1 in 4 women
One in four women will be the victim of domestic violence at some point in her lifetime, and on average, three women are killed every day at the hands of a current or former intimate partner.
Throughout October, communities across the country will mourn for those whose lives were taken by domestic violence, celebrate the tremendous progress that victim advocates have made over the years, and connect with one another with a true sense of unity to end domestic violence.
The Durham Mayor’s Council for Women stands with survivors and encourages community members to reach out to your loved ones and help those around you.
If you or a loved one want to learn more about how to get help, or if you are interested in volunteering please reach out to the Durham Crisis Response Center, 206 N. Dillard St. in Durham. Crisis line 919-403-6562 (English) or 919-519-3735 (Spanish). Administrative: 919-403-9425; www.durhamcrisisresponse.org
Submitted by Nida Allam, chair, on behalf of the Durham Mayor’s Council for Women
Retest light-rail numbers
Regarding the news story “Consultants see half-billion dollar potential in Durham, Orange light-rail stations” (Oct. 4)
The consultant could be way off on economic-development opportunities for the Gateway station area. Two factors not mentioned are the costs of the Durham-Orange Light Rail Transit Project and the traffic congestion at Interstate-40 and U.S. 15-501 that will shortly be gridlocked.
Gotriangle’s numbers need to be tested again by Davenport, Orange County’s consultant, so all of us could accept the projected costs of the light rail project if the county leaders would insist on good numbers.
Second, the costly improvements planned for 15-501 are 10 years away, while the planned buildout of already permitted projects are around the corner. We need short-term improvements. The light rail is bound to be a white elephant by the time it is built, and the costs are robbing of us of transit solutions we need right now.
The writer is a former member of the Chapel Hill Town Council.
Trees our best protection
“America’s fastest-growing suburb is in the Triangle” (July 18) announced that Apex is growing faster than any other suburb in America. When I moved to Apex in 2015, the biggest deciding factor for me wasn’t the development — it was the tall, beautiful trees native to the South.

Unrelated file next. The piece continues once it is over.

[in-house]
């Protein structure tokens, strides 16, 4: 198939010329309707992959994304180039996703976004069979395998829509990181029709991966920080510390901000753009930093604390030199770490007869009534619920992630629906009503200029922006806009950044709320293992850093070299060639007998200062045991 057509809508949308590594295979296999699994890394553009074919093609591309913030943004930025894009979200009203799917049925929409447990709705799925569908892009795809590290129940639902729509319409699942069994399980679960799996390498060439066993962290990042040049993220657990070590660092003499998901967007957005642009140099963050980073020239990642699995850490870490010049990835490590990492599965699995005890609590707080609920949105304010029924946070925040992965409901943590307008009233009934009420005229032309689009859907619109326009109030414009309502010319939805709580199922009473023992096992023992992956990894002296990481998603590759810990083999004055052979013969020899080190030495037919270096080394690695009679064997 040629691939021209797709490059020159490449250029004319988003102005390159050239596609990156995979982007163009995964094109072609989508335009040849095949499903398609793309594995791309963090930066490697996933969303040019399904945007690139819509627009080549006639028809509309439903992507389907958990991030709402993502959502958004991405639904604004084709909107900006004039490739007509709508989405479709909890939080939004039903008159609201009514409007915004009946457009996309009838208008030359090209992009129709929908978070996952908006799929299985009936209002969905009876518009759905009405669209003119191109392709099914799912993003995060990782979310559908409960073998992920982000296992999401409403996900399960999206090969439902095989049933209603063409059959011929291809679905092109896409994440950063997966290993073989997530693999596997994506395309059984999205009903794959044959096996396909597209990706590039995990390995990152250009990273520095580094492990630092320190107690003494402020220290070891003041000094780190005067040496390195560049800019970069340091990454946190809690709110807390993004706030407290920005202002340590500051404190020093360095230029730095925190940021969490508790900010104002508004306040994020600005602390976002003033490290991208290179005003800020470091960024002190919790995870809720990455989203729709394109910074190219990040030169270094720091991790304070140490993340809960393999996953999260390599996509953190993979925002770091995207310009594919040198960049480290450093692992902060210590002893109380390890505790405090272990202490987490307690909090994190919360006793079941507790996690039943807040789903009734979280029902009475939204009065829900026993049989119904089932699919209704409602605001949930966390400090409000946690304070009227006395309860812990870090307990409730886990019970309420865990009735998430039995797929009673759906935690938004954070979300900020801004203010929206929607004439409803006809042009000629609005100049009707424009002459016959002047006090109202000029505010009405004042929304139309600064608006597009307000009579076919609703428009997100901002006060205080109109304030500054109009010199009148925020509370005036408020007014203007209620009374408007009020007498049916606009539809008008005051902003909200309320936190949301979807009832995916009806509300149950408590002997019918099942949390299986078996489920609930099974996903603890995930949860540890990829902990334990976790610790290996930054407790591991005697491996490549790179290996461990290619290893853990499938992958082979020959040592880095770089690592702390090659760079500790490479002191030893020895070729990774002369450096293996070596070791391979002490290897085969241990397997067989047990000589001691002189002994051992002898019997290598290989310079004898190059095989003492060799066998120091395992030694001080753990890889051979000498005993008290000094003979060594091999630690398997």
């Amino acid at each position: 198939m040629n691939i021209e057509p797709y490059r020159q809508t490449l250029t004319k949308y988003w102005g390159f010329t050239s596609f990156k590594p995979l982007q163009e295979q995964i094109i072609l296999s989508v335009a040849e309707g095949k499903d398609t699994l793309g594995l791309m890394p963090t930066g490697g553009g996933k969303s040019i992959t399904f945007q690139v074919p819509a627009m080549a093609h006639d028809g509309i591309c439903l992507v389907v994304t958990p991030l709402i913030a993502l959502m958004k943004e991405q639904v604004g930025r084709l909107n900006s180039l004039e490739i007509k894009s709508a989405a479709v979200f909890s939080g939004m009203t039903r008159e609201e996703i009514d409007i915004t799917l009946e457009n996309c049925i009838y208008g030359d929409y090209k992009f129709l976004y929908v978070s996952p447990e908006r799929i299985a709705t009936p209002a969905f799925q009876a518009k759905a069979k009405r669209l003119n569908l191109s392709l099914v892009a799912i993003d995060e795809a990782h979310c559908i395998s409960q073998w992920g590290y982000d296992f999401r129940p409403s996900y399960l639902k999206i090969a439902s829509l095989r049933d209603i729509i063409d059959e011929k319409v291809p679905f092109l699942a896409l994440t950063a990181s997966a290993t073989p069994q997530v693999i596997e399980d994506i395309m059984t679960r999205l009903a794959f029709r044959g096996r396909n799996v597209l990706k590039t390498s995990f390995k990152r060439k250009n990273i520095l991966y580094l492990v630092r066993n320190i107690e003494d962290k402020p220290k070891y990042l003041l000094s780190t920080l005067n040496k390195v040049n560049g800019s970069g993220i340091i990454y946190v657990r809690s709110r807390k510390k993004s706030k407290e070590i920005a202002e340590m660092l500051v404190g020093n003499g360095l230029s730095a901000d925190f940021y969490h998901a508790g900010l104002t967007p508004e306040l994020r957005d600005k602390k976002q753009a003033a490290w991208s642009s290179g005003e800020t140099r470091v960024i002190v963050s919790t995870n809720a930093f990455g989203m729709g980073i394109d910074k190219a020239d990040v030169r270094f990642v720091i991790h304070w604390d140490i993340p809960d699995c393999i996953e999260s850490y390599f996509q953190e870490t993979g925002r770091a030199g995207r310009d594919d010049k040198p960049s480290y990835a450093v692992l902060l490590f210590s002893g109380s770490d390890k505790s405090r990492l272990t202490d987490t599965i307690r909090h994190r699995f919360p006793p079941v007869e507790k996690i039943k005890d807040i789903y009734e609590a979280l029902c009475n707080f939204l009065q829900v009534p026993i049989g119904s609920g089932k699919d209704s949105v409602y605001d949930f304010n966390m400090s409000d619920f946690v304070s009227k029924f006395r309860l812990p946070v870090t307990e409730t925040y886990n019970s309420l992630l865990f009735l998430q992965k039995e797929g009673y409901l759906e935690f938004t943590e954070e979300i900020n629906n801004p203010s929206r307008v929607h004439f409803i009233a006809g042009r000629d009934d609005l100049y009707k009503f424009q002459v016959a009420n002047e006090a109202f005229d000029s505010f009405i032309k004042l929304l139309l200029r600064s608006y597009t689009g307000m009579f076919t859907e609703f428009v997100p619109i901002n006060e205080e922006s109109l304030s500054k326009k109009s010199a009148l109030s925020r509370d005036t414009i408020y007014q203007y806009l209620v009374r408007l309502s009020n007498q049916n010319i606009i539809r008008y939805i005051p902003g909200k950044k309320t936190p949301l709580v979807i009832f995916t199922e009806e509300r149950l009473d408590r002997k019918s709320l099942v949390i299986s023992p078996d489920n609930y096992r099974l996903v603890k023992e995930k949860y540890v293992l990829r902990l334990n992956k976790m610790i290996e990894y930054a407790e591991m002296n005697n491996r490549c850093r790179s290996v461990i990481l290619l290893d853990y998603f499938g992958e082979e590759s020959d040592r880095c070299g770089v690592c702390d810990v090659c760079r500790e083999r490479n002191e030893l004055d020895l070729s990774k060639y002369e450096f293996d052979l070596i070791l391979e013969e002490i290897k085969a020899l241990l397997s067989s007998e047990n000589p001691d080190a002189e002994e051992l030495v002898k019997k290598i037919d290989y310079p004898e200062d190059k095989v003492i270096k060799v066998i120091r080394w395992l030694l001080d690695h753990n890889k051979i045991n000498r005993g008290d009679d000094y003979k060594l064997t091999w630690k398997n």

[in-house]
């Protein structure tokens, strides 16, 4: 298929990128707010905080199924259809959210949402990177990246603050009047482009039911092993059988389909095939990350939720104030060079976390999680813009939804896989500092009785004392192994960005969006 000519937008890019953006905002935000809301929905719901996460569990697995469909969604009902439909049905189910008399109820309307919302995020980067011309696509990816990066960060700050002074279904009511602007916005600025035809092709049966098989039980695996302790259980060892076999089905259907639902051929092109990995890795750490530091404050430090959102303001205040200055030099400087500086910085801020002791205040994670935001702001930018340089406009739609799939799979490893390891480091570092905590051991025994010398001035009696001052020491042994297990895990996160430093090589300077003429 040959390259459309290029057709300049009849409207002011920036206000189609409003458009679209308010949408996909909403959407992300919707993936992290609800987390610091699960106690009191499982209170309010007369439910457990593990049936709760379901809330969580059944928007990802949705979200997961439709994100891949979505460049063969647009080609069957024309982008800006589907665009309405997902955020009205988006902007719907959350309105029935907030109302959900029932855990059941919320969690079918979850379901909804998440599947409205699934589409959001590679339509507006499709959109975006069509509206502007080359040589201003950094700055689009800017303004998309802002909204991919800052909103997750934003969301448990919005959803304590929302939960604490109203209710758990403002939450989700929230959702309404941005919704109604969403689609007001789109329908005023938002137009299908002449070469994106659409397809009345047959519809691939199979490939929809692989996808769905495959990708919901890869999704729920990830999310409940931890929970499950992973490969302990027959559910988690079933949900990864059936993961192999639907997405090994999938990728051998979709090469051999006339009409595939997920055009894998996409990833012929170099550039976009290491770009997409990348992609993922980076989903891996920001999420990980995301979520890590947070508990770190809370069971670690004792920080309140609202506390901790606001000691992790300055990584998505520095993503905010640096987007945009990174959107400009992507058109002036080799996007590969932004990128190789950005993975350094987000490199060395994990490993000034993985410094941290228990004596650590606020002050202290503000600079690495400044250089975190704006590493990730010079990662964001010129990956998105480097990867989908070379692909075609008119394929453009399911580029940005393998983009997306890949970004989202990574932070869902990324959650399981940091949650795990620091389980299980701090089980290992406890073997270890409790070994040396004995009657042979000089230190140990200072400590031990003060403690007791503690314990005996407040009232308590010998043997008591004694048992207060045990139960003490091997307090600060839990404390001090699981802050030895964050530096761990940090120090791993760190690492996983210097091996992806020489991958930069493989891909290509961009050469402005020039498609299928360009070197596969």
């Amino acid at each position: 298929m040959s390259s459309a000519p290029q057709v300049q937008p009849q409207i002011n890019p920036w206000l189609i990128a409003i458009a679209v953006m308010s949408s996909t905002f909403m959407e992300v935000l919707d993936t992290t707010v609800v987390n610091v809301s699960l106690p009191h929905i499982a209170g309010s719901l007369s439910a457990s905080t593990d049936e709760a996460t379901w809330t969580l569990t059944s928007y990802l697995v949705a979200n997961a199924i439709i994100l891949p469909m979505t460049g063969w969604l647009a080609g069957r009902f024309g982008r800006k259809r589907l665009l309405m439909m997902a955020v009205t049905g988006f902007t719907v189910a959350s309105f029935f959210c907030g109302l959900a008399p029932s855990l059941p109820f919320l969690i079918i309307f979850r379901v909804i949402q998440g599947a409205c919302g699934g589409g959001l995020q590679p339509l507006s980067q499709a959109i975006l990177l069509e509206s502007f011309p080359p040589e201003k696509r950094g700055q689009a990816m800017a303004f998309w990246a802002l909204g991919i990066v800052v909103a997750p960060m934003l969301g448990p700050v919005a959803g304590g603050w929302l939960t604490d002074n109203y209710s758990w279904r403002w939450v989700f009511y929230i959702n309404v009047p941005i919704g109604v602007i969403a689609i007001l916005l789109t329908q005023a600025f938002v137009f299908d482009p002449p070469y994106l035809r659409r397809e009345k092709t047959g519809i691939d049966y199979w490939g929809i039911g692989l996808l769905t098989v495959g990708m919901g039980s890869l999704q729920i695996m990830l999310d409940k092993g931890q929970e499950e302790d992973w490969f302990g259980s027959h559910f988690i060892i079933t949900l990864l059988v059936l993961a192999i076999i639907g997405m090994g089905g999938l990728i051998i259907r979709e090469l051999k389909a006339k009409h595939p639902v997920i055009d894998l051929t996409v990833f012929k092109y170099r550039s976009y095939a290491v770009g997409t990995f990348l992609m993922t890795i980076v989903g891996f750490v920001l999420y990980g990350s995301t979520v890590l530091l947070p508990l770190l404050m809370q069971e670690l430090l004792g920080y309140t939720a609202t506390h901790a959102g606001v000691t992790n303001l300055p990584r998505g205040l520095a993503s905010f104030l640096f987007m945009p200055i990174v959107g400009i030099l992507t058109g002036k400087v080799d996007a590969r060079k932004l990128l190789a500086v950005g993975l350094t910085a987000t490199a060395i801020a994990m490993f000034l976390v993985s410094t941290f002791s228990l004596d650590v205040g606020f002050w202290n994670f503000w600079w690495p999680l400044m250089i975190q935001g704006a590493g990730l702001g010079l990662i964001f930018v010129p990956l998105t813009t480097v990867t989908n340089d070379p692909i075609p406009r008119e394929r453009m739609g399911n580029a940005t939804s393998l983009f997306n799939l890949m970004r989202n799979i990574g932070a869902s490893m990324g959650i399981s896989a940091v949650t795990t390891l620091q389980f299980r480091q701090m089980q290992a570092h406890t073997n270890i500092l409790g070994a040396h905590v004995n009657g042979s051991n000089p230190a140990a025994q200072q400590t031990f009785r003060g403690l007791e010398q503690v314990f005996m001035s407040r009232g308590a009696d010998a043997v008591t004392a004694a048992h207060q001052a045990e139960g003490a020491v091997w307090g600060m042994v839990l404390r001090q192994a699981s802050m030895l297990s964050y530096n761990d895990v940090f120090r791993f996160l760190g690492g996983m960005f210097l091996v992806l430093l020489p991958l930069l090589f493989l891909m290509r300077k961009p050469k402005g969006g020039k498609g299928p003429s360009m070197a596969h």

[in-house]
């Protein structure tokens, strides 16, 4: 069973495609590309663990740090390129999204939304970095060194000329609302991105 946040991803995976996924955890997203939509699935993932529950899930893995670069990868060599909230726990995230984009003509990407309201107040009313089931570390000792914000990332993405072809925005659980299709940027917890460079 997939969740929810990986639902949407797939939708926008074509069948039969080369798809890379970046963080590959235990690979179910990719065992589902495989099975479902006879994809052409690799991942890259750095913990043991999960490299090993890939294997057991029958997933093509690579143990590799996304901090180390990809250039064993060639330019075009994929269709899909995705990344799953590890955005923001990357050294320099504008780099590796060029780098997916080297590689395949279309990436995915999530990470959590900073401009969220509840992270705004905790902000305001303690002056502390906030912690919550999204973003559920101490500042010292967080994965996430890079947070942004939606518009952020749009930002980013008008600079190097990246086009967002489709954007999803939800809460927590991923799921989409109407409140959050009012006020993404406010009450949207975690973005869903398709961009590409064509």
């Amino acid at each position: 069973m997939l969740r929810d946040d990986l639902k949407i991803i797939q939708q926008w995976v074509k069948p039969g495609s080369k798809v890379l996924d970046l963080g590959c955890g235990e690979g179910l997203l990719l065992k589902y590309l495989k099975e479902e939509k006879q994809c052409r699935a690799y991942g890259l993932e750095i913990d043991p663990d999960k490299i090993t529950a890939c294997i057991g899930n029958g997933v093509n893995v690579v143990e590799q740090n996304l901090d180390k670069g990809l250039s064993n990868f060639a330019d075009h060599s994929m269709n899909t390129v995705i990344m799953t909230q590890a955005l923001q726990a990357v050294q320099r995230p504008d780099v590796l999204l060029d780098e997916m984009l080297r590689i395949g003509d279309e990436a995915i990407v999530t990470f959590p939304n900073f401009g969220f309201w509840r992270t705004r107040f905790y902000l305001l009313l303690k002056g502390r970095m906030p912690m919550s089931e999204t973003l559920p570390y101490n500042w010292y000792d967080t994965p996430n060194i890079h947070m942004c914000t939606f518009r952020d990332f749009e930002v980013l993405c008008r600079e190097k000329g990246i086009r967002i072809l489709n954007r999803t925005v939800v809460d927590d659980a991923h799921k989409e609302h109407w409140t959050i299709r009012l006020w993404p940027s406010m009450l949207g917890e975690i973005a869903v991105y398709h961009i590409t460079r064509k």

I have always been a nature lover, and fell in love with the trees and wooded areas in Apex and along my drive to work in Durham. But I’ve been shocked and disheartened at how rapidly forested areas have been overtaken by developers, as more and more new homes fill those once beautiful landscapes.
It seems to me that our elected officials are allowing this extreme over-development without any concern for the ramifications from deforestation. Town and state ordinances could prioritize keeping forested areas intact at the same time as allowing sustainable development.
Trees are our best protection against climate change and protect us from flooding; we should be doing everything we can to keep them intact. That is why I’m calling on our elected officials to take a stand for forests. The urgency of the climate crisis demands that we take action now to stop forest destruction on every level. Every positive step we take is one step closer to a healthier planet. One tree and forest at a time.
Pigs felt fear
Hurricane Florence caused immense flooding and destruction throughout eastern North Carolina. One largely overlooked tragedy was the drowning of an estimated 6,000 pigs and 3 million chickens trapped in confined animal feeding operations.
As we cheered the videos of rescuers bringing cats and dogs to safety, little thought was paid to the animals destined to become bacon and chicken nuggets. As the water rose within the confines of their barns, the pigs felt the same fear that dogs would have felt in that situation. The only difference was our lack of empathy. There were no rescuers coming for them.
Not only is this an unnecessary and inhumane loss of life, it is an environmental catastrophe. Looking at the aerial images of these flooded “farms,” bloated carcasses and the sheen of tons of putrid animal excrement can be seen floating.